Accidents: North Sea: Sunken freighter to be salvaged in 2024

A Europe-wide tender is currently underway to salvage the freighter "Verity", which sank after a ship collision in the North Sea off Heligoland.

Accidents: North Sea: Sunken freighter to be salvaged in 2024

A Europe-wide tender is currently underway to salvage the freighter "Verity", which sank after a ship collision in the North Sea off Heligoland. As a spokeswoman for the General Directorate of Waterways and Shipping in Bonn announced, a contractor is being sought who can begin the salvage of the coaster "immediately after the order is placed and in any case complete this year."

The tender therefore includes, among other things, the recovery of the wreck, the cargo and the fuel, including all water-polluting substances such as oils or cleaning agents.

On October 24th, the "Verity" and the freighter "Polesie" collided southwest of Helgoland. The "Verity" sank. Authorities believe that five sailors died in the accident. The captain was recovered dead. Four sailors are still missing. Two sailors were rescued. The 91-meter-long "Verity", flying the British flag, was loaded with steel coils, i.e. rolls made of large sheets of metal.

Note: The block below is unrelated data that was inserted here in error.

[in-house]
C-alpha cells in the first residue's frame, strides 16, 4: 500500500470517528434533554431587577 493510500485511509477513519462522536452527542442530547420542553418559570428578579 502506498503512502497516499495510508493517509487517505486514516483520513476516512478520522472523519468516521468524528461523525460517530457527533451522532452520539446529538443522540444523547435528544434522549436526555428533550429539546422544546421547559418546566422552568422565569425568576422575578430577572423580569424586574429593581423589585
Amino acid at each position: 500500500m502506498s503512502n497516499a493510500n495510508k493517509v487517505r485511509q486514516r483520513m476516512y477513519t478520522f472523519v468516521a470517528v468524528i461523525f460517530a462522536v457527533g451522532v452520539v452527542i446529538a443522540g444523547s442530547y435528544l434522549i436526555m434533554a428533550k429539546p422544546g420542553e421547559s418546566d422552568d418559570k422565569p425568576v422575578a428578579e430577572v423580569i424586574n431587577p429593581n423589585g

The shipping company itself is not planning any salvage operations

Contrary to what was initially announced after the accident, the owner of the ship, the shipping company Faversham Ships based in southern England, declared that it did not want to salvage the sunken "Verity". That's why the federal authority now has to take care of the rescue.

According to the authority, there is currently no specific period for the campaign. This should be determined by the salvage specialists and the Weser-Jade-Nordsee Waterways and Shipping Authority. Most recently it was said that we should wait for the winter storms first. According to the Waterways and Shipping Administration, recovery is still necessary. “Due to the position and the fuel on board, the wreck poses a danger to shipping and the environment,” the authority spokeswoman said. However, there is still no acute risk of a fuel leak.

The question of how the wreck could be recovered at a depth of around 30 meters - for example in one piece or in segments - remains open. In any case, the contractor must ensure that there is no environmental pollution during the salvage work - neither from the "Verity" nor from the ships and equipment used, the spokeswoman for the General Directorate said.

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